Gaining access to critical cash flow while maintaining compliance
The global health event continues to test the resolve and resourcefulness of companies striving to maintain operations while supporting the needs of their employees. To assist companies struggling to retain employees under challenging conditions, the federal government passed the Coronavirus Aid, Relief, and Economic Security (CARES) Act, which includes a new Employee Retention Tax Credit (ERTC) for wages paid after March 12, 2020 and before January 1, 2021.
Here are some tips, plus real-world examples of how both essential and non-essential organizations, including non-profits, have leveraged the ERTC to maintain operations during this time.
Retaining Employees, Delivering Quick Relief
The ERTC, an already-established mechanism for providing emergency relief to companies as a component of past disaster relief legislation, provides quick relief to companies and non-profit organizations in the form of a tax credit. The Disaster Tax Relief and Airport and Airway Extension Act of 2017, H.R. 3823, is one example. That act successfully provided tax relief to employers impacted by Hurricanes Harvey, Irma, and Maria.
As is sometimes the case with legislation, complexities and ambiguities have warranted further clarification. On April 29th, the IRS published a FAQ, and legislative proposals have been submitted recommending a variety of enhancements to the ERTC.
The Basics: Eligibility and Benefits
Eligible employers include:
- Companies carrying on a trade or business in 2020 that experienced partially or fully suspended operations because of orders of a governmental authority due to COVID-19; or
- Companies that experienced a decline in gross receipts by more than 50% in a quarter compared to the same quarter in 2019.
The CARES Act ERTC is a 50% tax credit of up to $10,000 in qualified wages per eligible employee (a maximum credit of $5,000 per employee).
The Fine Print: Things to Consider
Qualified wages under the CARES Act for purposes of the ERTC are defined as wages paid by an eligible employer with respect to which an employee is not providing services due to either a full or partial suspension of operations or a significant decline in gross receipts. A special rule applies for employers with 100 or fewer full-time employees. Companies may choose to enlist professional guidance and/or carefully consider how to interpret the terms of this requirement.
An employee CANNOT be included in the CARES Act ERTC if the employer has claimed the Work Opportunity Tax Credit (WOTC) for the employee in the same period. Also, any wages used for purposes of the Employer Credit for Paid Family and Medical Leave Act, the Paid Sick Leave Credit (Section 7001 of the FFCRA) or the Paid Family Leave Credit (Section 7003 of the FFCRA) are not eligible, so companies need to examine their overall employee tax credit strategy.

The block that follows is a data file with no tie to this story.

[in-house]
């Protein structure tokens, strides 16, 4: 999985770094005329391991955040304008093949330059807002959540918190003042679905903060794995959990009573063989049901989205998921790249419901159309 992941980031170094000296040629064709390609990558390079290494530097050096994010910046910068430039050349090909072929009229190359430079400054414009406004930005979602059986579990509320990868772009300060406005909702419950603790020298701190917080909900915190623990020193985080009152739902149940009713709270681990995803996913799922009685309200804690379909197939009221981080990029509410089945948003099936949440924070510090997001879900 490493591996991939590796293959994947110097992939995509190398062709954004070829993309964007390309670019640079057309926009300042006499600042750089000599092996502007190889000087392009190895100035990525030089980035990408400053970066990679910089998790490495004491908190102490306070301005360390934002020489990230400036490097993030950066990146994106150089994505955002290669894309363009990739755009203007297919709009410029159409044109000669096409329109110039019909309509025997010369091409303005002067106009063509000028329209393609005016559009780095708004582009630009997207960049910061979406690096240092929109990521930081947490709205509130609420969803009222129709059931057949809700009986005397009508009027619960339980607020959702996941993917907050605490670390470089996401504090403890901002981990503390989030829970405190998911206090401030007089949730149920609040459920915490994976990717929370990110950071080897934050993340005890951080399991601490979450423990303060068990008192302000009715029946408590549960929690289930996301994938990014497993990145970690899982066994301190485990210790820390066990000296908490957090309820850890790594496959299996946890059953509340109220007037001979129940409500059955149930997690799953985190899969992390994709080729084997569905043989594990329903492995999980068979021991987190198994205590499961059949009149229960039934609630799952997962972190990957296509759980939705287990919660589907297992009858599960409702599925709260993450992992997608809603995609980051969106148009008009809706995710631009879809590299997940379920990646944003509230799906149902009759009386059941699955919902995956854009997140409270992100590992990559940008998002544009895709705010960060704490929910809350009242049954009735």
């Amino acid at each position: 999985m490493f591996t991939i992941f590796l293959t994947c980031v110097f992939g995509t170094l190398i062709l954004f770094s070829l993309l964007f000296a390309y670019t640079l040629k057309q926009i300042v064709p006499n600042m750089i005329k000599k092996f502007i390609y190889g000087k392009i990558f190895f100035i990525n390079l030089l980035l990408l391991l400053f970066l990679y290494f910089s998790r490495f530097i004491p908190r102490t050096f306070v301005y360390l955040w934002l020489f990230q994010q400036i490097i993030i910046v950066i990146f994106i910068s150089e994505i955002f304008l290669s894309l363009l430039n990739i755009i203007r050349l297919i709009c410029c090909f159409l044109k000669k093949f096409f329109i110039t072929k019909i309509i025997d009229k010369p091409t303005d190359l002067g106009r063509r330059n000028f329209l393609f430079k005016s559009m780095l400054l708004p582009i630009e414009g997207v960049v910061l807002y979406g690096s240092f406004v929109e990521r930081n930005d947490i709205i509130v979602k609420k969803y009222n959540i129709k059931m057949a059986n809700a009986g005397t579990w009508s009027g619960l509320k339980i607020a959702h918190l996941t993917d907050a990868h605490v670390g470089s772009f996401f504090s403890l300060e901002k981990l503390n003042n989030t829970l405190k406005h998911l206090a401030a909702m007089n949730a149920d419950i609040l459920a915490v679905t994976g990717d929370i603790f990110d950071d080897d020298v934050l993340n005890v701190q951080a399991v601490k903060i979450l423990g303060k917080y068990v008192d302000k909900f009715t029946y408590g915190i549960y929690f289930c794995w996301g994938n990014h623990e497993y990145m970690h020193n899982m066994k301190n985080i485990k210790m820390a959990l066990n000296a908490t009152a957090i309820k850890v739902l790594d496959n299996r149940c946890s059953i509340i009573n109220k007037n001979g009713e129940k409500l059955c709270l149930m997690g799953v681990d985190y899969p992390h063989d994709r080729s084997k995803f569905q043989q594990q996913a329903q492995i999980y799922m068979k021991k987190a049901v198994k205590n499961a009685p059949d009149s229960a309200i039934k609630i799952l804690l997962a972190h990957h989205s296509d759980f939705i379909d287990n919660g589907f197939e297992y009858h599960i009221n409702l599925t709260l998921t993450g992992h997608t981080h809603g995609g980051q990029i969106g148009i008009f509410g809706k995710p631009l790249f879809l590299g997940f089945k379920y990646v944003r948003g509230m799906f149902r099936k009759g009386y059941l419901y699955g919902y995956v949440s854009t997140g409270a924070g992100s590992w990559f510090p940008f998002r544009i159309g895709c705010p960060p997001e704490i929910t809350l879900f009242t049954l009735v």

At the same time, the CARES Act prohibits employers that receive a covered loan under the Paycheck Protection Program (Section 1102 of the CARES Act) to also claim the ERTC (unless the covered loan was repaid in full on or before May 18, 2020). Before applying for the PPP, companies should consider and calculate their eligibility for the ERTC.
Success Stories: How Companies Have Benefitted
ADP clients have shared examples of how they assessed eligibility and determined their best options under the CARES Act to support their business goals. Here are just a few examples:
- A multi-national retailer qualified for and captured over $50M in employee retention tax credits over the partial Q1 20 and Q2 20 periods. One challenge was accurately calculating eligible wages under the CARES Act that aligned to the definition of impacts due to mandated governmental closures. The retailer's unique organizational structure and different pay types added to the complexity. Working with ADP, they were able to make the right determination for their company and quickly secure tax credits to support their operational needs.
- A global hospitality company secured more than $5M in employee retention tax credits over Q2 20, which allowed existing staff to remain actively employed, avoiding further furloughs. Initially, the company didn't see a path towards eligibility due to a lack of insight into governmental orders. But after further discussions, they analyzed their locations against mandated government closures to identify specific operations and facilities that were qualified. The process from analysis to filing took less than two weeks, allowing them to pursue an advance payment of the credit using the IRS Form 7200 (Advance Payment of Employer Credits Due to COVID-19).
- A regional merchandising company identified and secured tax credits of more than $375k over the partial Q1 20 and Q2 20 period. The company remained open throughout the COVID-19 global health event, but experienced partial operational impacts across the country that qualified for the ERTC. Upon further consultation and analysis, they were able to leverage payroll data to maximize their ERTC in a way that was compliant with the CARES Act.
These are just a few examples of companies of different sizes and industries across the U.S. who were able to use the CARES Act ERTC to secure a much-needed source of cash to help maintain operations and retain employees in a timely manner.
Learn More and Stay Informed
ADP continues to monitor and communicate legislative updates.
Get customizable email templates and in-depth information on resources to support employees during the COVID-19 crisis in the COVID-19 Employee Communications Toolkit.
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